Covered by CBS affiliate WKYT, 26-year-old Christina Lynn Bratcher thought it would be a brilliant idea to post taunts on the official Richmond police department Facebook page. At the time, Bratcher was wanted for questioning in regards to a shoplifting incident at a nearby Walmart. Richmond police use the department Facebook page to post information about various arrests and crimes as well as ask the community for help with identifying suspects shown in security video footage or stills from the video feed.
When Bratcher discovered the post on the Facebook page, she immediately started posting angry comments directed toward the police and members of the community that had left a comment. Specifically, she posted “Catch me if you can,” and “I’ve got mad pants.” The second phrase may have been referring to the merchandise she allegedly shoplifted from Walmart, however footage showed Bratcher wearing shorts or a shirt rather than a pair of pants.
Just a few hours after Bratcher posted on the Richmond police department Facebook page, police officers took her up on her taunt by locating and arresting her. She has been charged with one count of second-degree robbery in addition to two counts of trafficking in a simulated substance. Those charges were related to earlier events uncovered during an undercover investigation by narcotics detectives.
When asked about the frequency of these types of Facebook posts in an interview with NBC affiliate LEX18, Richmond Police Department assistant chief Bob Mott said “Generally they’re private messages coming back. They don’t generally post them on the main page to where everybody on the planet can see it. But this one was a little different to where she put it out there where everyone could see it.” When police receive these types of messages privately or publicly, personal information posted on a suspect’s Facebook profile can often lead to their arrest.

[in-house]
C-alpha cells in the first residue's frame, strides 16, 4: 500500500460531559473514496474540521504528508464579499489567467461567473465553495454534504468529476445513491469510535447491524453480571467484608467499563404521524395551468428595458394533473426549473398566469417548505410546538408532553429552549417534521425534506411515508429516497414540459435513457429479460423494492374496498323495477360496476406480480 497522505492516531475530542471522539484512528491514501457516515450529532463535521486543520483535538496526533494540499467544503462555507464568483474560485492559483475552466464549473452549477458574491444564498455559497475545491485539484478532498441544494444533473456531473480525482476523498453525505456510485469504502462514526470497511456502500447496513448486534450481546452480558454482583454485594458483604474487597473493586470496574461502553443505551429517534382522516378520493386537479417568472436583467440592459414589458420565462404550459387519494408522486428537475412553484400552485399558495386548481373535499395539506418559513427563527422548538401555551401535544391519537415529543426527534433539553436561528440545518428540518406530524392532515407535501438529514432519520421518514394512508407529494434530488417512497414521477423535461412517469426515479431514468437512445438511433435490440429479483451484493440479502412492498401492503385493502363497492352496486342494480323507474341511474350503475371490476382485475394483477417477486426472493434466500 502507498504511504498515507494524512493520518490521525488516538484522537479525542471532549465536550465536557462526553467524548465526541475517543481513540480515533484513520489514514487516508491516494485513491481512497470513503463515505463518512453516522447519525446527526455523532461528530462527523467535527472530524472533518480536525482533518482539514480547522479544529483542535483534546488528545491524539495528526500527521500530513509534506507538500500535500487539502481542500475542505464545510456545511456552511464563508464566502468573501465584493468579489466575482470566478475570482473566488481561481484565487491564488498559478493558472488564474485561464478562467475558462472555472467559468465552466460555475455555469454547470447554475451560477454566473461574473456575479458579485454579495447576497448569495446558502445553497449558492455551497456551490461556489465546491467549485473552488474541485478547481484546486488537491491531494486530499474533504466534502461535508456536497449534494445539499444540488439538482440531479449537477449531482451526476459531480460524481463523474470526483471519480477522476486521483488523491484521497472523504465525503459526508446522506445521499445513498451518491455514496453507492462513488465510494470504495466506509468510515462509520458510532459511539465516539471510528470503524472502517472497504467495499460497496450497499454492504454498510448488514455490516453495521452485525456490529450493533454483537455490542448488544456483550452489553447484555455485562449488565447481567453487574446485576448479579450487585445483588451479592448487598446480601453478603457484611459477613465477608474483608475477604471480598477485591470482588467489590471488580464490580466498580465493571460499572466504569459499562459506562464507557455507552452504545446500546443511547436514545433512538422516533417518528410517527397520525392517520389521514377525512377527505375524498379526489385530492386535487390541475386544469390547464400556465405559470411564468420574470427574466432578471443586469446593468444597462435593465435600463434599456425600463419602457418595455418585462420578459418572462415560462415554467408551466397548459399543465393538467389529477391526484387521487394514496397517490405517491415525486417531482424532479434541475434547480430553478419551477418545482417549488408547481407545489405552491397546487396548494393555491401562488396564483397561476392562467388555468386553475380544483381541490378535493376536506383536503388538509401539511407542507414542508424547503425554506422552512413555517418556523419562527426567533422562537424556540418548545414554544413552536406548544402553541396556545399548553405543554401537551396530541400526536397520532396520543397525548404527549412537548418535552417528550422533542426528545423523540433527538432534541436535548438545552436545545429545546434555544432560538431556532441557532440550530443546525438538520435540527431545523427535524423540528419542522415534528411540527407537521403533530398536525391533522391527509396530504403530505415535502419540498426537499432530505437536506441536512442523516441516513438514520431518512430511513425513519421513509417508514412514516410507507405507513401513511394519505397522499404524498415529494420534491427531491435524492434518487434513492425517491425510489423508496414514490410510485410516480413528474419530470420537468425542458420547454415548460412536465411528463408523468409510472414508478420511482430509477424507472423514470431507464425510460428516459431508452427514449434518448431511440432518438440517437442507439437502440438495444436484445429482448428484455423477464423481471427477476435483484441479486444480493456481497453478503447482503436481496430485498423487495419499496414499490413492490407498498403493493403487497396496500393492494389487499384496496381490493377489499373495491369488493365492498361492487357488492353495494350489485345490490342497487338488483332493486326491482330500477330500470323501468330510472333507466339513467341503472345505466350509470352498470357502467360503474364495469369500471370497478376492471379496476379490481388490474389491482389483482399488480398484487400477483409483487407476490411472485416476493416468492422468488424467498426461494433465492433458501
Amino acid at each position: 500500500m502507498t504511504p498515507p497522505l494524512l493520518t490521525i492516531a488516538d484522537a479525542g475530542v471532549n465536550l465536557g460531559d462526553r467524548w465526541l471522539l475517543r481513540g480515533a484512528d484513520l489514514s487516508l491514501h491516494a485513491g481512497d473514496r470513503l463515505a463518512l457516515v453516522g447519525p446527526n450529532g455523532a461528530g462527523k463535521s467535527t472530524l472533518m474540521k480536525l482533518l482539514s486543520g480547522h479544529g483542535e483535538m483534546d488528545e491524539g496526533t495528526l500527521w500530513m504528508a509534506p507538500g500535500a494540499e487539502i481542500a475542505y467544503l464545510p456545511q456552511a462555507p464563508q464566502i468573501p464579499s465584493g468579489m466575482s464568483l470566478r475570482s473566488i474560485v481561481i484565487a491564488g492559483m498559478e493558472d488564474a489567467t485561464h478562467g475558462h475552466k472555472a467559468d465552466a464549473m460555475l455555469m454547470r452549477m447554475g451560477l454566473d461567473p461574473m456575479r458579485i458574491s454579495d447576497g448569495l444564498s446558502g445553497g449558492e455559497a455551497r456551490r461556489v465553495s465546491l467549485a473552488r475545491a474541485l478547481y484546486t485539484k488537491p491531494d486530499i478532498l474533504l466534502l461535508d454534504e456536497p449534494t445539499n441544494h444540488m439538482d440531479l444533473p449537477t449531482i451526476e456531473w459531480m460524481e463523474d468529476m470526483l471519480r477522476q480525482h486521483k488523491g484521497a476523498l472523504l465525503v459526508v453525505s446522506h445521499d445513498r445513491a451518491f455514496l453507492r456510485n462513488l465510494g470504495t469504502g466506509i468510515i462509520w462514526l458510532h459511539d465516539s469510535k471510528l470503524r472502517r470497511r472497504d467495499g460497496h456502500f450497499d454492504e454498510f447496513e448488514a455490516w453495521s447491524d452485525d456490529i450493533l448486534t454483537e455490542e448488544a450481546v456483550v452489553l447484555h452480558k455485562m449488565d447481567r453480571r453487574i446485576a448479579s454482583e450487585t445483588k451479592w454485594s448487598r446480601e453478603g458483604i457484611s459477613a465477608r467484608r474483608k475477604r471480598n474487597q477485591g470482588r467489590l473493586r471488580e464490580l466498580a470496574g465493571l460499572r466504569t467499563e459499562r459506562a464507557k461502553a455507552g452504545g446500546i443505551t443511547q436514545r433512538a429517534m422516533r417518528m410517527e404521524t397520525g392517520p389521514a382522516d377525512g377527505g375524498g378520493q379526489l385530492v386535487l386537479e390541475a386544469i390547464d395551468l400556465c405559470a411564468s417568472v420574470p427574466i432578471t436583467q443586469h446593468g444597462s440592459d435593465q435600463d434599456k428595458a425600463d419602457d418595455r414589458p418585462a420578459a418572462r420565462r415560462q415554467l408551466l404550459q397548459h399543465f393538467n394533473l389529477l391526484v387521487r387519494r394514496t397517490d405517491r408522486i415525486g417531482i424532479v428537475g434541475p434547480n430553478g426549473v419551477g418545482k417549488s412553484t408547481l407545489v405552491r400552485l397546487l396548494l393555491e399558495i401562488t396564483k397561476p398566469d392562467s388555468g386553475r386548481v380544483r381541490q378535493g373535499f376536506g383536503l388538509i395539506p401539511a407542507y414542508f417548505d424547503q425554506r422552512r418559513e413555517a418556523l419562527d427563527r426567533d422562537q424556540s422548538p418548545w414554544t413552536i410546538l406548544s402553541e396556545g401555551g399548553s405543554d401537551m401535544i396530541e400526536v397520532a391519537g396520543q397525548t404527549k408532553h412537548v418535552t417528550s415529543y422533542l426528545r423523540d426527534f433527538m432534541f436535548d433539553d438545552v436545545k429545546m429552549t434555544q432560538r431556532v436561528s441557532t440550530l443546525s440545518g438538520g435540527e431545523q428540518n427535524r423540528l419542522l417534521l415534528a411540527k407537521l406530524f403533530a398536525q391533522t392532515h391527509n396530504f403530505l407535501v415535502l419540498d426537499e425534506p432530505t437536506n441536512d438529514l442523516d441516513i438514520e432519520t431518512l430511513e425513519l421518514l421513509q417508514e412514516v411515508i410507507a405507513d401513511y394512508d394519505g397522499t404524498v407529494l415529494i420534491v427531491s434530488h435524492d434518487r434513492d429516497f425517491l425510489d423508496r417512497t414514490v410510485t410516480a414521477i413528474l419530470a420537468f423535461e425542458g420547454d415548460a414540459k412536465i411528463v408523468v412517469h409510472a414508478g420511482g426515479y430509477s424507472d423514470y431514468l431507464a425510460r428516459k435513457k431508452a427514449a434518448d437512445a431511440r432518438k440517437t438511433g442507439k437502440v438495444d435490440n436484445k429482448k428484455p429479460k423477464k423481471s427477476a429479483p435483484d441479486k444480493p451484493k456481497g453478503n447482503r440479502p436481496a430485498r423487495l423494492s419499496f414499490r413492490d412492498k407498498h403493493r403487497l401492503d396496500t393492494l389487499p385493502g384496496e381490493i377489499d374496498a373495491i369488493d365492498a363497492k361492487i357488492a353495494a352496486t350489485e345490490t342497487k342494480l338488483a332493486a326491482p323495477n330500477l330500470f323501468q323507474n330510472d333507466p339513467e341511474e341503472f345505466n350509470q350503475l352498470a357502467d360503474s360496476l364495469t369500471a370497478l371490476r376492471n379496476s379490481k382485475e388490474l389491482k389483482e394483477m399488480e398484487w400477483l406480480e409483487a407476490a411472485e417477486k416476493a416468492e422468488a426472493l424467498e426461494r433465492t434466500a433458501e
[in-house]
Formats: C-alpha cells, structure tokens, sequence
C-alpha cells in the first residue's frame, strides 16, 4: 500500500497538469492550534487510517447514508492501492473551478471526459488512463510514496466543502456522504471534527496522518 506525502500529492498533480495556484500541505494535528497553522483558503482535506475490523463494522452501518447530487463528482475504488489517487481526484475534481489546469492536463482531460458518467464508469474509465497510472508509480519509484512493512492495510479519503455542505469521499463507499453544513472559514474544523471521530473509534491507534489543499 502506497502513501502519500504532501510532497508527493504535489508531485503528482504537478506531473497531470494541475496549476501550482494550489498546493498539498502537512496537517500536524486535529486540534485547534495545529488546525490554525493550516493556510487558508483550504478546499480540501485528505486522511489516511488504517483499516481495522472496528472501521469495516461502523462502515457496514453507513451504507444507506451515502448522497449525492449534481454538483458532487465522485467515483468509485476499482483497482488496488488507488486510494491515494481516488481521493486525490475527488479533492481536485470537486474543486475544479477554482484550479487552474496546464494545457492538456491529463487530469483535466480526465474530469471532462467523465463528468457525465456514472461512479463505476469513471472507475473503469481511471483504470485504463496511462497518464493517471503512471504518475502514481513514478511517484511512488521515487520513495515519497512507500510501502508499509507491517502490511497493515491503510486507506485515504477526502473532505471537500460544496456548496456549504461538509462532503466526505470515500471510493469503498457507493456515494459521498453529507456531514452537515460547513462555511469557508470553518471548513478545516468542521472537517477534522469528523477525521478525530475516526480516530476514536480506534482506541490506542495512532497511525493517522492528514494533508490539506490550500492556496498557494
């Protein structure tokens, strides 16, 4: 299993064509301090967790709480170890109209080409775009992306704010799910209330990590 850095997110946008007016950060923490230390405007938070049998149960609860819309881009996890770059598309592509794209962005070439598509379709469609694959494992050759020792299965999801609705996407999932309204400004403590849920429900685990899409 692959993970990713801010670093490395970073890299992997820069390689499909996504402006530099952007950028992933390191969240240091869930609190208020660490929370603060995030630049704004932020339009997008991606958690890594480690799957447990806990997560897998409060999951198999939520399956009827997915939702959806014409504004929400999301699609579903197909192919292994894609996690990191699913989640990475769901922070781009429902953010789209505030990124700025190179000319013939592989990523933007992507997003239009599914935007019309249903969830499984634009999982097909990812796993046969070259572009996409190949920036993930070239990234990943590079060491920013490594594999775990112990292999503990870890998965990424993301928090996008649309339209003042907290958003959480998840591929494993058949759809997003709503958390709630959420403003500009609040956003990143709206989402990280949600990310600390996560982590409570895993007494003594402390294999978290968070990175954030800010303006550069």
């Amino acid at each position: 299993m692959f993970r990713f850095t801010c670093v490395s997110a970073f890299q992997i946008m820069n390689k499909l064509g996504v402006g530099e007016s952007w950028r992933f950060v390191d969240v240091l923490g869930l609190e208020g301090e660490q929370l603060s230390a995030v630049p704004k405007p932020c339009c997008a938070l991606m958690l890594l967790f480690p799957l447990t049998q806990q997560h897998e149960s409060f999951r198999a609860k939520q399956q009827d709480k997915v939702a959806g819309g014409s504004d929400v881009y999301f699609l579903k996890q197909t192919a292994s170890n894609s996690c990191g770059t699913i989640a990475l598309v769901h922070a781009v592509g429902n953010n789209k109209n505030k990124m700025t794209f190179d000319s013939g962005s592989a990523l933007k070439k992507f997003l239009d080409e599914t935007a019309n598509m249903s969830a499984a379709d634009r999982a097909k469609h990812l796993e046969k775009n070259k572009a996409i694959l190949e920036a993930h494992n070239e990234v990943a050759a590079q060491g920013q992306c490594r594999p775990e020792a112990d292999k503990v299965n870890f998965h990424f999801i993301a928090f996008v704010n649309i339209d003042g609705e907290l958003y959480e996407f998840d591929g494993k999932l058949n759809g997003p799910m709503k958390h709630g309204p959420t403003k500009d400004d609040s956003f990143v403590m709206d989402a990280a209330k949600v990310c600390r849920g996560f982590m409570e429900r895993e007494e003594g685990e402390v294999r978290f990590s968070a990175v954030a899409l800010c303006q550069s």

The phrase “Catch me if you can” seems to be popular among criminals that taunt authorities over social media. During May 2013, 19-year-old Sam Greenwood posted that phrase on the GMP Rochdale North Facebook page underneath his own mug shot according to the Manchester Evening News. Twelve hours later, law enforcement officers arrested Greenwood and posted “Caught you. Do not pass Go, do not collect £200, go straight to jail,” as a followup comment to his original taunt.
A similar incident occurred during July 2012 when 27-year-old James Tindell fired off Facebook messages to his probation officer containing the same phrase. As the probation officer watched Tindell’s Facebook page, he discovered Tindell’s location using comments and photos posted to Facebook. Tindell was quickly arrested in Alabama, transported to the state of Oregon to face charges and ultimately sentenced to an additional 2.5 years in prison in addition to being forced to pay the state for transportation costs related to his arrest in Alabama.
- The 90 best movies on Hulu right now
- Facebook admits it didn’t actually remove Kenosha militia event
- Mark Zuckerberg: Facebook made ‘operational mistake’ before Kenosha shooting
- Facebook calls Kenosha shooting mass murder after event promoted call to arms
- Police respond to 911 burglary call, discover suspect is a trapped Roomba